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WHEN AUSTRALIA INNOVATES, THE WORLD OF HEALTHCARE CHANGES

A higher risk tolerance for investment in the ‘deep tech startup’ space and fragmentation across the sector must be addressed if Australian MedTech is to be taken seriously on the world stage according to a new MedTech Discussion Paper launched today.

The paper, launched by The Honourable Matt Kean MP, Minister for Innovation and Better Regulation, and authored by Dr Buzz Palmer and Dr Vishaal Kishore of The Actuator – Australia’s National MedTech Accelerator, highlights the societal and economic imperative across Australia to address fundamental challenges stifling innovation in the local healthcare environment.

Minister Kean said there are more than 500 MedTech companies in Australia who employ almost 20,000 workers, and have a combined annual turnover of more than $10 billion.

“Innovation-led growth in every sector of the NSW economy is in the hands of businesses, non-government organisations, research institutions, citizens, and government,” he said.

“This MedTech Discussion Paper is a wonderful contribution to the innovation ecosystem that brings so many benefits to both our economy and our citizens.”

Key themes from the paper send a strong message to policy makers, industry and the healthcare community to remove the barriers to innovation:

  • On the back foot in deep technology;
  • Fragmentation;
  • Time-to-market and value capture;
  • Low multinational ecosystem investment;
  • Low risk tolerance;
  • Dated regulatory frameworks and tired policy approaches.

The paper warns that while these barriers can be overcome, there is a collective obligation across all stakeholders to foster and create an ecosystem in which innovation may thrive. The potential pay-offs are high growth for medical technology in Australia translating to benefits for our economy and most importantly improved local outcomes in healthcare.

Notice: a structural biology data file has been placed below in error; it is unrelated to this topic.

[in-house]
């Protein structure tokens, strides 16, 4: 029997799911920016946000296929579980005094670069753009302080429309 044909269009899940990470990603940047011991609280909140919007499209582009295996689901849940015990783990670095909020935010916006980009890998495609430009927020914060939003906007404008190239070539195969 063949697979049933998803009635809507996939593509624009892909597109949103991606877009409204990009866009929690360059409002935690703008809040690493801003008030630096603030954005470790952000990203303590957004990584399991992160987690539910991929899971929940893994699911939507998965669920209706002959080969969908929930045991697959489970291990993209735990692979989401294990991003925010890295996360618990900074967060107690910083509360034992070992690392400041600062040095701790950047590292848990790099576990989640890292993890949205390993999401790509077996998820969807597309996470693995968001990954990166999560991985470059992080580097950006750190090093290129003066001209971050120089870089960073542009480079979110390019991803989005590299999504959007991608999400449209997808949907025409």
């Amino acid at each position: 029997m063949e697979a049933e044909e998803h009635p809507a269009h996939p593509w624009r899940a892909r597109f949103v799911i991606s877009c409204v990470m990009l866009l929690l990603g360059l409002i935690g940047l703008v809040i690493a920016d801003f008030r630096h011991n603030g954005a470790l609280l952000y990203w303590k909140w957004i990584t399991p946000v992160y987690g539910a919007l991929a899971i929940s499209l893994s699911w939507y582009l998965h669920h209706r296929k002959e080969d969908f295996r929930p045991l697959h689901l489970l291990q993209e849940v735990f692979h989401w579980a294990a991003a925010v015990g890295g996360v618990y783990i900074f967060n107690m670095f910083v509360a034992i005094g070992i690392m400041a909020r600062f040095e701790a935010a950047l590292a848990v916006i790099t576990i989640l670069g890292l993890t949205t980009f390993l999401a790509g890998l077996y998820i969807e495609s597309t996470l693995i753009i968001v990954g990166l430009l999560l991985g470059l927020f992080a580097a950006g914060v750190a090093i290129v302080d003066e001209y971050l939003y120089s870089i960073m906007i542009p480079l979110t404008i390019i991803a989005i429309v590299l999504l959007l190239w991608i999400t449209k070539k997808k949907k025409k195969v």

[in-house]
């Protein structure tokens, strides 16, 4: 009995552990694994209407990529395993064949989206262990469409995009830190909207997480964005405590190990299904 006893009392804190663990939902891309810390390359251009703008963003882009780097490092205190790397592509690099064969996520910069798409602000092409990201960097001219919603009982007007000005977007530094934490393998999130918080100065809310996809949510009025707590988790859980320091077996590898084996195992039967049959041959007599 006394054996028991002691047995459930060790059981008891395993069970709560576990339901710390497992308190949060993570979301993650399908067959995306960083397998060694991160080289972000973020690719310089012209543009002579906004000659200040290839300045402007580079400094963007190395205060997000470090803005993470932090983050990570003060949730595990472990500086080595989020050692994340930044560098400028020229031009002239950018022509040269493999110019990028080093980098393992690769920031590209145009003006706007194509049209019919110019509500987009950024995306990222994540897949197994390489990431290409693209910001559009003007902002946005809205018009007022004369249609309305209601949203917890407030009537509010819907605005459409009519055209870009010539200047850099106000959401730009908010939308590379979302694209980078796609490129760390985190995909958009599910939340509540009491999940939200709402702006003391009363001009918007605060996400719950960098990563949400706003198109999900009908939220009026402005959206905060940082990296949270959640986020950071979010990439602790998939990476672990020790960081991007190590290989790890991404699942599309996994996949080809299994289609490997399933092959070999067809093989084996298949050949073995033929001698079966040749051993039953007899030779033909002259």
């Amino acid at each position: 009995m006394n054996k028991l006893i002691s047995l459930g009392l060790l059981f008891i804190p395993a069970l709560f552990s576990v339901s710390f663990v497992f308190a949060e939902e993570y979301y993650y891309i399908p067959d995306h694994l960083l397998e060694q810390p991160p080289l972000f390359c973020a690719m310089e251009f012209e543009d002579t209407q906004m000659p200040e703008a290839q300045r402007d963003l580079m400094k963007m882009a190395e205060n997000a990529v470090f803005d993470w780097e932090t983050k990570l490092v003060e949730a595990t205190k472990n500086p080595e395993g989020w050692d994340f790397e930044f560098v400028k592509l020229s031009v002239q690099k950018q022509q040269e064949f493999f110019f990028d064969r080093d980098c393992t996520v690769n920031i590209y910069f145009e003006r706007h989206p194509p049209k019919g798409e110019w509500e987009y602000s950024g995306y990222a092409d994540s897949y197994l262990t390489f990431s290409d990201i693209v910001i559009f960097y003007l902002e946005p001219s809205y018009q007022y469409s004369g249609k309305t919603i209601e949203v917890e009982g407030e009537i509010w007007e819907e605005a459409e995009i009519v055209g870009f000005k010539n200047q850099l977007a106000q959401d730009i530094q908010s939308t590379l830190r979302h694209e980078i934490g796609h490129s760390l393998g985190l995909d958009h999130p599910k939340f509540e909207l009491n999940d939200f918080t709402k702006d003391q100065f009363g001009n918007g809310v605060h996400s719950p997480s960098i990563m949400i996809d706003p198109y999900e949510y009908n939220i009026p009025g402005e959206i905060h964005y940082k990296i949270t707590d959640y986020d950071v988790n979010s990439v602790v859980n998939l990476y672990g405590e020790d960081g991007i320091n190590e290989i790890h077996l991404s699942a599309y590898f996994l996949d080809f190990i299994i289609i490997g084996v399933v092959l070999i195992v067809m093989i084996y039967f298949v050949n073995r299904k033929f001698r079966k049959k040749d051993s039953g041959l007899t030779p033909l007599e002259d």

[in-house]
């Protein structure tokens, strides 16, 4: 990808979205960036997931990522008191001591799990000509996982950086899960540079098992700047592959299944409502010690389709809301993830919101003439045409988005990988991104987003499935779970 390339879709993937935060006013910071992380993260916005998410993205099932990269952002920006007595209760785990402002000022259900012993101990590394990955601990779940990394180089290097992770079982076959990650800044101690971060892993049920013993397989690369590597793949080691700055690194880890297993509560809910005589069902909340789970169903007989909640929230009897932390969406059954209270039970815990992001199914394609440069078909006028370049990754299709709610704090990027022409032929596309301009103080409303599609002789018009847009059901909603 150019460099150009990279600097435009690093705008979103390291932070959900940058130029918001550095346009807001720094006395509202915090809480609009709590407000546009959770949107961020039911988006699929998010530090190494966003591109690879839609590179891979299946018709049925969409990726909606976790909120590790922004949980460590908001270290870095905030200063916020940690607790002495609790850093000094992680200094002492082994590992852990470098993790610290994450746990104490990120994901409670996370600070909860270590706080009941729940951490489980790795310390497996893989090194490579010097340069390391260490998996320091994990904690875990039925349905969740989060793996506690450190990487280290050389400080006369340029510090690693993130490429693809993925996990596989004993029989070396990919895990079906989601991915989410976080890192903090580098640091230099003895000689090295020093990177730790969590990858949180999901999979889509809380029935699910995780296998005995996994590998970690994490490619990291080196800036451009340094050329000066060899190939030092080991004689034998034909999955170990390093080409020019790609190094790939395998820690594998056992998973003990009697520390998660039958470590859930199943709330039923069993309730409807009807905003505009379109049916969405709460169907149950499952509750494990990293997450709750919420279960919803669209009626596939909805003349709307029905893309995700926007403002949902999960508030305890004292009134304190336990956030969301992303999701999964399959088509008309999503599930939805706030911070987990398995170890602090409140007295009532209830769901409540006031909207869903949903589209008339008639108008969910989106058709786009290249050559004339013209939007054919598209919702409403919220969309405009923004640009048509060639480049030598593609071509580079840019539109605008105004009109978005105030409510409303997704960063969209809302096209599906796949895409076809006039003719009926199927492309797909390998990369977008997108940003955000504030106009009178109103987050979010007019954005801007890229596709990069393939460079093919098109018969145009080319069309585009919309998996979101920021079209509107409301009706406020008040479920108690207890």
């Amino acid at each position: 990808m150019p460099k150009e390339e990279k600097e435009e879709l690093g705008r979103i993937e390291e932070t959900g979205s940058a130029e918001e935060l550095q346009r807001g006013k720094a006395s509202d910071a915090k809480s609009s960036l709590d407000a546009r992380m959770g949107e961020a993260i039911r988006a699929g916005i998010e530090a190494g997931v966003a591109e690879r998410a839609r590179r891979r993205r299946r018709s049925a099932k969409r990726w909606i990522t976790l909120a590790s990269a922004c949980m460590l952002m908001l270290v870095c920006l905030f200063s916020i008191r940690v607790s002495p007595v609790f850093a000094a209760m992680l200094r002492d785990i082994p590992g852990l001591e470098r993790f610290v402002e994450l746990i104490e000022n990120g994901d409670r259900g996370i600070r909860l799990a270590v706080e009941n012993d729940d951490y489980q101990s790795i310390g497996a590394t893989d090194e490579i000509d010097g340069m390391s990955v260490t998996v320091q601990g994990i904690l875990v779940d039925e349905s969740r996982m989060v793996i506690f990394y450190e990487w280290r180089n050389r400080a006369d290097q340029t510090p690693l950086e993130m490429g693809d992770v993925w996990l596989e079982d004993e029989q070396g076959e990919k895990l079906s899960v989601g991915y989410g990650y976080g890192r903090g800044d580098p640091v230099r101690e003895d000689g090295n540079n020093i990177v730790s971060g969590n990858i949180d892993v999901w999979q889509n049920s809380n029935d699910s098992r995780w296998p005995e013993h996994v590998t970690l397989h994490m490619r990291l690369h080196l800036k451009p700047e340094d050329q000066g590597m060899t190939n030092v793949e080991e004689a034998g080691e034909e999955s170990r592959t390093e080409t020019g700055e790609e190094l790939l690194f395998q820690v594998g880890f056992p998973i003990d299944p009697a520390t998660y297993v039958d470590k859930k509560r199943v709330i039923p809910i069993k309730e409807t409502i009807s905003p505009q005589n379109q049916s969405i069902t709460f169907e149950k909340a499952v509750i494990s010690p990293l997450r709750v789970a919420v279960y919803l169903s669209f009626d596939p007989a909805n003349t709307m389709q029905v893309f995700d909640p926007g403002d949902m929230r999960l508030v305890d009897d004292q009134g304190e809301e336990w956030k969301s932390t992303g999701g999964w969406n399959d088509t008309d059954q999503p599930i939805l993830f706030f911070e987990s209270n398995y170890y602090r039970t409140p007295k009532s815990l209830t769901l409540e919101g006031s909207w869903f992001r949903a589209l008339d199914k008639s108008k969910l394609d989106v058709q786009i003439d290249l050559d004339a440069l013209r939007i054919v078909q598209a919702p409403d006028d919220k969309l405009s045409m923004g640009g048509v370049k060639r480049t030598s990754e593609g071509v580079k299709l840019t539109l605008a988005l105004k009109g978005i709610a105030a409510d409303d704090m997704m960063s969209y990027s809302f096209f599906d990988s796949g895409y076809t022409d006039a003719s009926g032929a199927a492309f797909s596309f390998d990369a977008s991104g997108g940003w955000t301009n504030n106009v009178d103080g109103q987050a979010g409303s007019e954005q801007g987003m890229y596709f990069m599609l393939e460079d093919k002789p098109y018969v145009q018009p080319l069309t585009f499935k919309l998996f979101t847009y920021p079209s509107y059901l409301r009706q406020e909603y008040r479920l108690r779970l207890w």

As a nation, Australia is amongst the global best in terms of research capability and capacity to explore and create early-innovative healthcare solutions. To capitalise on this, Australia needs to collectively pull together resources, consolidate expertise across borders and de-silo the system to enable the country to truly benefit from its – relatively untapped but outstanding – potential in MedTech,” says Dr Buzz Palmer, CEO of The Actuator.

The paper is supported by the Medical Technology Association of Australia, BioMelbourne Network, MTP Connect, the Australian Government Industry Growth Centre, and Medtronic.

Follow this link to view the MedTech discussion paper.

For more information or to arrange an interview with Dr Buzz Palmer, Chief Executive Officer of The Actuator please contact: Kaushalya Gunatilaka, kaushalya@medtechactuator.com or +61 404 255 715.

 

 

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